British police have arrested 15 more people in Leicester “to deter further disorder” in the city, following clashes between Hindus and Muslims over a cricket match between India and Pakistan.
In a statement, Leicestershire Police said: “Officers became aware of groups of young men gathering on Sunday afternoon in the North Evington area of the city.
“Officers spoke to them and took steps, including putting in place a temporary police cordon, to minimise harm and disturbance to communities.”
It comes after two arrests were made when police said disturbances broke out at an unplanned protest on Saturday night and Sunday morning.
Following an Asia Cup cricket match on Aug. 28, additional officers have been on patrol in the area after a number of incidents of disorder.
Police said on Sept. 16 that a total of 27 people had been arrested in relation to the disturbances.
Leicester Mayor Sir Peter Soulsby said he was “baffled” by the disturbances in the city as it was normally “very peaceful” with good relations between different communities.
Soulsby said the trouble had been fuelled by some “very distorted social media stuff” as well as people coming from outside to “have a bit of a set-to” in Leicester.
Speaking on BBC Radio 4’s “Today” programme, he praised the response of the police and said he was confident there would be no repeat of the events on Saturday.
He said community leaders are “doing what they can to bring Leicester to normal.”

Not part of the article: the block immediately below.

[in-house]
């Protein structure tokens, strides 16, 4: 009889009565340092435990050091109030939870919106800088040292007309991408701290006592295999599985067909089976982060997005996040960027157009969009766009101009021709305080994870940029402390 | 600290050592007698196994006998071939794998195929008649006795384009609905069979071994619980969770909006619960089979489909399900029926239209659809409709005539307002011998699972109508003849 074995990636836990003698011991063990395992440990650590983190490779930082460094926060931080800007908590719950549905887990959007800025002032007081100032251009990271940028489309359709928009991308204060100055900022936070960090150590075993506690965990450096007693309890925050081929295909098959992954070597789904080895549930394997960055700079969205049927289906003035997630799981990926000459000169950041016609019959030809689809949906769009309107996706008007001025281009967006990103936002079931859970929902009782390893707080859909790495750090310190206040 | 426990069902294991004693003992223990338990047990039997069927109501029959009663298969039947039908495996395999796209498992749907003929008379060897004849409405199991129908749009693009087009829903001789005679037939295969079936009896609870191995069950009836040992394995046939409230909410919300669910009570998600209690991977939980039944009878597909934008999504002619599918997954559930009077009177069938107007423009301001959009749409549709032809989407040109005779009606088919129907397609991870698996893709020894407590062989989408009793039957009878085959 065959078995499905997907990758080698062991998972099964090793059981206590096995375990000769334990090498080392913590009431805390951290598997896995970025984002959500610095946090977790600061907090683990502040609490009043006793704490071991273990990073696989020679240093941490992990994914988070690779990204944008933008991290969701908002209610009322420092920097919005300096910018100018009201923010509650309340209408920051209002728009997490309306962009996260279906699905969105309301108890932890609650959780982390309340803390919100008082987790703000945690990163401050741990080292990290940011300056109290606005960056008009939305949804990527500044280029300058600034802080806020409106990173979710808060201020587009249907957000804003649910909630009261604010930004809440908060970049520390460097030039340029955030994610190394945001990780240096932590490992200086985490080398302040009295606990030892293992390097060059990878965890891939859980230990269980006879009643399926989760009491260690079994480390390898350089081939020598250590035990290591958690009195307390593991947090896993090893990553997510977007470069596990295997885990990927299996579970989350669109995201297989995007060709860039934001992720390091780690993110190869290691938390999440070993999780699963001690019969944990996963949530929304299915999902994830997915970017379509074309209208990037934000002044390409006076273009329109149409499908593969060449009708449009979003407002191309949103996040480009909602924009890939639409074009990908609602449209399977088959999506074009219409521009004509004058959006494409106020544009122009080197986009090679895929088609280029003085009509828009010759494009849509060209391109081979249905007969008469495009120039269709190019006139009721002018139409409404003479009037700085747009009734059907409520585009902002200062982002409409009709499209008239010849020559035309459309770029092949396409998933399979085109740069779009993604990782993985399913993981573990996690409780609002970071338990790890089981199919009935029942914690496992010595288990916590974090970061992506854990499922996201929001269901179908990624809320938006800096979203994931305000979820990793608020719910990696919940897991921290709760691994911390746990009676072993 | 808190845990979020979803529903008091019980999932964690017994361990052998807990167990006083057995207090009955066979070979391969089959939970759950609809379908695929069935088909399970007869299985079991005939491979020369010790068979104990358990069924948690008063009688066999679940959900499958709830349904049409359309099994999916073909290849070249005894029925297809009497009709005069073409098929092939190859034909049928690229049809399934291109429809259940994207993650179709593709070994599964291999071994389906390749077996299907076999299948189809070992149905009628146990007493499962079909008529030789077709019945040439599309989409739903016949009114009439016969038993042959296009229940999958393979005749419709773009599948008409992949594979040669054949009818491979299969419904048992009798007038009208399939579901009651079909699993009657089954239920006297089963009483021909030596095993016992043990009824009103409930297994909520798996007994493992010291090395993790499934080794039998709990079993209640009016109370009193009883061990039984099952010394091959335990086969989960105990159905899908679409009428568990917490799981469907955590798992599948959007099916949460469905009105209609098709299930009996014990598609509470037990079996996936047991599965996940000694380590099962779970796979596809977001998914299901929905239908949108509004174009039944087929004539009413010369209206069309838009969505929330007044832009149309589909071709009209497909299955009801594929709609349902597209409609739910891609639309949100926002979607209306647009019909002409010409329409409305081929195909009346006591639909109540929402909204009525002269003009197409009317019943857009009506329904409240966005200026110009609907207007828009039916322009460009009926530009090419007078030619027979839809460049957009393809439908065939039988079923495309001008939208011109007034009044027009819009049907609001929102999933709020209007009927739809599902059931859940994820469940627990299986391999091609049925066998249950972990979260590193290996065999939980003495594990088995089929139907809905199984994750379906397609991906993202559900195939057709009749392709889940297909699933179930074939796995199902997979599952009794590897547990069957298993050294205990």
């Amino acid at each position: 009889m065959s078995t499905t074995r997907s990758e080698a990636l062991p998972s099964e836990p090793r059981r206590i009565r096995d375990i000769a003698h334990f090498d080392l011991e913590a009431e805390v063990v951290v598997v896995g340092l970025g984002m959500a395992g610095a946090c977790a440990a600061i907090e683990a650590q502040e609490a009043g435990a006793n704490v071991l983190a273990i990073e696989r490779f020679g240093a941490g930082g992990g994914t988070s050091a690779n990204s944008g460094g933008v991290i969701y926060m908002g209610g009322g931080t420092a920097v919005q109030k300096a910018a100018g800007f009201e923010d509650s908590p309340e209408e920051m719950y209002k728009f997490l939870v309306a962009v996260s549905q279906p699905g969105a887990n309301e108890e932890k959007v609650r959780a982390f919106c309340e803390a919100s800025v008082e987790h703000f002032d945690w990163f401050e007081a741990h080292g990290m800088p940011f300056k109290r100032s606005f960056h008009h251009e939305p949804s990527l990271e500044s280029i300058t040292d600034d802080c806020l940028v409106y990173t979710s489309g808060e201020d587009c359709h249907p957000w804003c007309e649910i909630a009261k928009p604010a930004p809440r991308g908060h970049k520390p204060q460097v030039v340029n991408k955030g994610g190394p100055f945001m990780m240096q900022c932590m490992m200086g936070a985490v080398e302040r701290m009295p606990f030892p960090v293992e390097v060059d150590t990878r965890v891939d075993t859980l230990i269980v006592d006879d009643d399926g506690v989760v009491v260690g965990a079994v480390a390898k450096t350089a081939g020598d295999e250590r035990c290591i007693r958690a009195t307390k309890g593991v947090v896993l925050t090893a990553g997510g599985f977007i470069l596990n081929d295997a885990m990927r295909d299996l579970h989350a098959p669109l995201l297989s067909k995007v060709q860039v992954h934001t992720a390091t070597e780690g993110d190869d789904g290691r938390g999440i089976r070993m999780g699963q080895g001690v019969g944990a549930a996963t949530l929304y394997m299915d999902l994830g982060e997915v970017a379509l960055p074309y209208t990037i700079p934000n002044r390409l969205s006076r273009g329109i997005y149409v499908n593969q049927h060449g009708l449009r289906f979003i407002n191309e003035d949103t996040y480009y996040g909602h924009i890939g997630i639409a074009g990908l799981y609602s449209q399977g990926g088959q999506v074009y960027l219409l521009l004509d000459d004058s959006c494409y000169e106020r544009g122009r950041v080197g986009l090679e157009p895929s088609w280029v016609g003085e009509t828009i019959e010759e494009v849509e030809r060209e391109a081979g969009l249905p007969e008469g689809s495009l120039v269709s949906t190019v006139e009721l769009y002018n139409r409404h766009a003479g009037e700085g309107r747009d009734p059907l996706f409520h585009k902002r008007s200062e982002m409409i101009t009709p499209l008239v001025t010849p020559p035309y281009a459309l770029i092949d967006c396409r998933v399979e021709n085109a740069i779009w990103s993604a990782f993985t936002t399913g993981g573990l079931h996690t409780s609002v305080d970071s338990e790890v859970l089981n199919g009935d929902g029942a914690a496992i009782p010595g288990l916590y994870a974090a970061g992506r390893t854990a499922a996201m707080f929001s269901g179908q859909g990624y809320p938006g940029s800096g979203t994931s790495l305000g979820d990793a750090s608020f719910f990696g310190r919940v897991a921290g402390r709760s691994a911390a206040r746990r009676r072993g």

Claudia Webbe, MP for Leicester East, also called for calm.
She wrote on Twitter: “This is a time for cool heads. I implore everyone to go home. We can strengthen our dialogue to repair community relations.”
Suleman Nagdi, of the Leicester-based Federation of Muslim Organisations, told the BBC that the incidents were “very alarming.”
“There have been problems in the community since the India and Pakistan cricket match and while that game often sparks gatherings they have not in the past turned this ugly,” he said.
“We need to get the message out that this must end and try to do this through parents and grandparents talking to their sons,” he added.
Sanjiv Patel, who represents Hindu and Jain temples in Leicester, said he was shocked by the disorder because the communities had “lived in harmony in the city for many decades.”
“Resorting to violence is not the way to deal with this,” he said.
PA Media contributed to this report.